3 Essential Steps to Better Business Intelligence
Companies today have too much information. What companies don't have enough of is intelligence - and no, we're not talking about your staff. Business intelligence refers to the insights you discover when you turn all that data into something that your employees can use to make smart business decisions.
Business leaders and managers at all levels are bombarded with data from accounting systems, CRM, ERP and other business applications. Much of this information comes in the form of reports, which can be difficult to read and understand, or charts, which often lack necessary background detail.
Here are three essential steps to turning all those reams and megabytes of information into vital business insights - business intelligence.
1. Remove the clutter Knowledge may be power, but information overload can weaken even the best of us. The first step in combating this common problem is to determine what information is important and to whom. Every role has different information requirements. Salespeople require customer information. The finance team requires financial information. Manufacturing requires production data.
There is some overlap. For example, manufacturing might require information on upcoming large orders to plan appropriately for production. However, you don't want to make production managers sift through all outstanding proposals searching for the one or two that might impact their production schedules.
Narrowing down information dissemination to essential data points can help ensure that your teams keep their eye on what's important and avoid the "paralysis by analysis" that happens in many organizations. For the production manager just mentioned, sifting through a report of all open orders can be a time-wasting, error prone process. Alternatively, providing the manager with a dashboard of pending large orders for items with long production lead times would allow the manager to easily identify orders that need to be included in production forecasts.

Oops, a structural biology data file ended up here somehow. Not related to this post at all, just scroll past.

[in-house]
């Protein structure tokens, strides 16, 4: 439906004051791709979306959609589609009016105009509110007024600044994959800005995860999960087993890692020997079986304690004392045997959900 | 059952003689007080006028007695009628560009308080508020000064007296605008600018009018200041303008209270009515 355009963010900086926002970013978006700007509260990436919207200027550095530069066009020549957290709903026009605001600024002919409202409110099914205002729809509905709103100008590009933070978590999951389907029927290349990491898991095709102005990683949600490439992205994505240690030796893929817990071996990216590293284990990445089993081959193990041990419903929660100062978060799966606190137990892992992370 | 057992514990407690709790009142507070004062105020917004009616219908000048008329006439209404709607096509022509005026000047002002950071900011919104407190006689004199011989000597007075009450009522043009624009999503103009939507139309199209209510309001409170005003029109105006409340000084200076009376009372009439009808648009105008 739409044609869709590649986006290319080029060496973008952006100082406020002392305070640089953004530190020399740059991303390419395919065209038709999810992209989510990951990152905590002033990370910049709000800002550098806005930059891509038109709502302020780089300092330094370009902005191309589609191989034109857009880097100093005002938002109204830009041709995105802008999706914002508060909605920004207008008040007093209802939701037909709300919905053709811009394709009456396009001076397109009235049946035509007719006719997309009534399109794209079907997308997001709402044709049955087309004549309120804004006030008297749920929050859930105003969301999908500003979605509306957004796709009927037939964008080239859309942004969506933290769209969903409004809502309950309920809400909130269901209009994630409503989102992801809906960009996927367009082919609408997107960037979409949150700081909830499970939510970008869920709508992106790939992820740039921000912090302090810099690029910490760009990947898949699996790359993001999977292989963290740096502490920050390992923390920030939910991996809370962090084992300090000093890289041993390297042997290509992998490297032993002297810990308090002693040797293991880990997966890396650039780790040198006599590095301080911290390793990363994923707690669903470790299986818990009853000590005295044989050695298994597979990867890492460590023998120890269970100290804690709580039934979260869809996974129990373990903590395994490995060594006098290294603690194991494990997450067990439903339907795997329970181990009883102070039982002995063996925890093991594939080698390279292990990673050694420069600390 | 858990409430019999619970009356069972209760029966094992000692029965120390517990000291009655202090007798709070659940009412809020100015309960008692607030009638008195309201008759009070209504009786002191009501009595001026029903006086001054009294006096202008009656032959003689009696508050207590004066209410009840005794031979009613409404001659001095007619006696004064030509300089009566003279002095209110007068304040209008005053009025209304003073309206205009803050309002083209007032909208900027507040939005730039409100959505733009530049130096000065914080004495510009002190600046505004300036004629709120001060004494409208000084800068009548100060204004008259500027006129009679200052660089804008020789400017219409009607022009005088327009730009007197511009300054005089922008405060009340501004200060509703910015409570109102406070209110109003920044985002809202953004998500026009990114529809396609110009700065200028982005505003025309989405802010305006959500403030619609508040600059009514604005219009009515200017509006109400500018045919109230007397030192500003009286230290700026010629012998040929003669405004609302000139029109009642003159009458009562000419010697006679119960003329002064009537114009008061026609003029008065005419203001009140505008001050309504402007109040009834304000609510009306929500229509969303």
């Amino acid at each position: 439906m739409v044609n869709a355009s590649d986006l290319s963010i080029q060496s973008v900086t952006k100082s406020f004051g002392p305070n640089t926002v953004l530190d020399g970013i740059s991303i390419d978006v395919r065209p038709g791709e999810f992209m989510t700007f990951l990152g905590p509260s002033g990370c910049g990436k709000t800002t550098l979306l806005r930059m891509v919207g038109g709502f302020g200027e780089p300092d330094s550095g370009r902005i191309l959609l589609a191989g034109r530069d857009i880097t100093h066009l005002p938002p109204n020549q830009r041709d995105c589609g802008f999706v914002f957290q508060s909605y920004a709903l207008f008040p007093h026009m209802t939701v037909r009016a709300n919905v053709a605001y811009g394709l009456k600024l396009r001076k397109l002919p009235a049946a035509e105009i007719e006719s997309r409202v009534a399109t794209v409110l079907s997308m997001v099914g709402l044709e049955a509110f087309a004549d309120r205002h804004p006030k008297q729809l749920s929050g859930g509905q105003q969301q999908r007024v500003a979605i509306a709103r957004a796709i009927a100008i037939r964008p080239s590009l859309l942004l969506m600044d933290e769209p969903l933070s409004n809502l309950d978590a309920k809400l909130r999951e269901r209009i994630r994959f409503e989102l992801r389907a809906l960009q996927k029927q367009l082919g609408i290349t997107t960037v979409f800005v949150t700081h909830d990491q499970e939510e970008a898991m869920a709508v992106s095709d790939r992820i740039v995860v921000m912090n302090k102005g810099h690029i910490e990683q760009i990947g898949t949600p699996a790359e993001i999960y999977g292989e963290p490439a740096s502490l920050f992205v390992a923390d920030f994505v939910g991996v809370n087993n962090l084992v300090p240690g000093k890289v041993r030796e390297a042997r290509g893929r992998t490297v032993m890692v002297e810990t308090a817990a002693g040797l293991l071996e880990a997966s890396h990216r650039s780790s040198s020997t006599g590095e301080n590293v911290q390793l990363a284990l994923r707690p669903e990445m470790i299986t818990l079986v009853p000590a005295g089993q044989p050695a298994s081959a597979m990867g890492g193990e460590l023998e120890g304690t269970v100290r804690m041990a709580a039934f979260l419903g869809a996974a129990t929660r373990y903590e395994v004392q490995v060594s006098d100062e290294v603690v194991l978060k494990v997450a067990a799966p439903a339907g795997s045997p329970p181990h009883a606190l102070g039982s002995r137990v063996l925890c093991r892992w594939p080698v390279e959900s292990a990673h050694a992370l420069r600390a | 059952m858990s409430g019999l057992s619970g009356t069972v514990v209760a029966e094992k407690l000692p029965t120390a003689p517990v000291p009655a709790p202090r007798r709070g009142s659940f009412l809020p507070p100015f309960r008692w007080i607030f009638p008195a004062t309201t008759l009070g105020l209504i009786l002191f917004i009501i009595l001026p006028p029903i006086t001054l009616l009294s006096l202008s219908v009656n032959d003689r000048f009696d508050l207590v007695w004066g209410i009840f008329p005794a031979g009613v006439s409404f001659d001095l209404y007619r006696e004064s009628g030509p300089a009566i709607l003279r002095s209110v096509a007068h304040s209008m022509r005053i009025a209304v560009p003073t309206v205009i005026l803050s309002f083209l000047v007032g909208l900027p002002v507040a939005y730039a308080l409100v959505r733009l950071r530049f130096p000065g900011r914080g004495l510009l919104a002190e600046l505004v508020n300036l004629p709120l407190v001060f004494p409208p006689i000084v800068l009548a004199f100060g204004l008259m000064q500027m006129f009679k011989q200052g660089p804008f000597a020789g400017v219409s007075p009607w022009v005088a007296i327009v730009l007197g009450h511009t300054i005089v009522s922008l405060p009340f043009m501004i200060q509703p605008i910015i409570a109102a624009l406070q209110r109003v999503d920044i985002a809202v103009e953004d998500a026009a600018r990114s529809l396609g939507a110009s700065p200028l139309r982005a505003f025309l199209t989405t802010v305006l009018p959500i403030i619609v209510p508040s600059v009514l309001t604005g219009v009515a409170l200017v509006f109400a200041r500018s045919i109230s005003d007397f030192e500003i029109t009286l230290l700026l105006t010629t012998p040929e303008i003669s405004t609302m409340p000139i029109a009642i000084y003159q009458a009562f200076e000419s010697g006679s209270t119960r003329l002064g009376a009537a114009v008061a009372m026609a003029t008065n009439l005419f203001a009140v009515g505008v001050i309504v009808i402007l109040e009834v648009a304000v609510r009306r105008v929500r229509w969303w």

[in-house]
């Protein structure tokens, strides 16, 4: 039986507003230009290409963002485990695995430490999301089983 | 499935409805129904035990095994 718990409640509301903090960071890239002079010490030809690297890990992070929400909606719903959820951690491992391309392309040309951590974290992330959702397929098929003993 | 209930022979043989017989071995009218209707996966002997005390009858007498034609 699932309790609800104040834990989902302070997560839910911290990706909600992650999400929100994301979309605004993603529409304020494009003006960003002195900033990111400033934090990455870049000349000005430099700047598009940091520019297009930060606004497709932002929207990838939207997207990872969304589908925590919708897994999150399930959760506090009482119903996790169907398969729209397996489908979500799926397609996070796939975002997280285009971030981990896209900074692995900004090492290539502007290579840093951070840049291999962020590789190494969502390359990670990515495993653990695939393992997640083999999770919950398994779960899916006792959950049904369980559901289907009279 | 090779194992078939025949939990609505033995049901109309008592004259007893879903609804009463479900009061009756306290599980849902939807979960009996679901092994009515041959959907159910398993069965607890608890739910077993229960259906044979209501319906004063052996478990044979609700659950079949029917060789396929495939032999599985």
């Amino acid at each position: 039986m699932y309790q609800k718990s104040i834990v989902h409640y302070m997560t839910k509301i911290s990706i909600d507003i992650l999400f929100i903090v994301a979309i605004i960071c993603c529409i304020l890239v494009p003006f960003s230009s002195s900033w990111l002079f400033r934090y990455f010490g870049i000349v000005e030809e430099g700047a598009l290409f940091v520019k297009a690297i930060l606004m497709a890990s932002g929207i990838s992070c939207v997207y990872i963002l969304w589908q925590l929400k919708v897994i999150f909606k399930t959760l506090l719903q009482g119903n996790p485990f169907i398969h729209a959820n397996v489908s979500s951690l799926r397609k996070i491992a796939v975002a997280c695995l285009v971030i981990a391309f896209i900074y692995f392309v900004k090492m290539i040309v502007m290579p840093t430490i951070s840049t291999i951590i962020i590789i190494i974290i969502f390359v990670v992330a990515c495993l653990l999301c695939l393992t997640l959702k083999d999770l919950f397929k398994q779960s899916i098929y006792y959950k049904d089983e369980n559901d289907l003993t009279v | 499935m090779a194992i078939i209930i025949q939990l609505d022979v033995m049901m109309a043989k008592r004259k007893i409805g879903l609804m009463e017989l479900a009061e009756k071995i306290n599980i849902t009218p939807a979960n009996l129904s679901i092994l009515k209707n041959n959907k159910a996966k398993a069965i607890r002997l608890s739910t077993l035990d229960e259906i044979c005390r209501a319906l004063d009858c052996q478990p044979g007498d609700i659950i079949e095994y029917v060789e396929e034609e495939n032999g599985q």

Real-time, role-specific key performance indicators (KPIs) provides business intelligence that help business leaders focus on the most vital information.
2. Put it in the right format Some business leaders sift through accounting reports or Excel worksheets every month analyzing data in order to distill the information down to the essential facts they need to do their job. Sound like fun? Probably not to those of you who want to get some real work done. Leaders and managers at all levels of the organization can be more productive when the information they need is presented in a readily understandable format.
The effective organization will determine which Key Performance Indicators, or KPIs, are important for each role. Powerful productivity tools like Microsoft Excel can be used to analyze data from many sources and create charts and graphs that quickly give managers the business intelligence they need in order to perform effectively.
PowerPivot for Excel 2010 allows you to create rich interactive BI tools in an environment that users already know.
3. Make it accessible In order for these insights to be utilized, they need to be accessible. SharePoint Server can be used to create live interactive business intelligence portals. These portals can include dashboards set up by role and geography so that business leaders and managers have easy and quick access to the information that is most vital to them.
SharePoint Server dashboards allow you to combine information from multiple sources in an easily understandable format.
Information can be one of your organization's greatest assets. But, it can't contribute to your success unless it's deployed effectively. Too much and you risk drowning your business leaders in a sea of data. Too little and they don't have the business intelligence they need to do the job. By culling information down to the essential data points, presenting it in readily understandable ways, and making it easily accessible, you can provide business intelligence that improves productivity and helps your people make smart business decisions.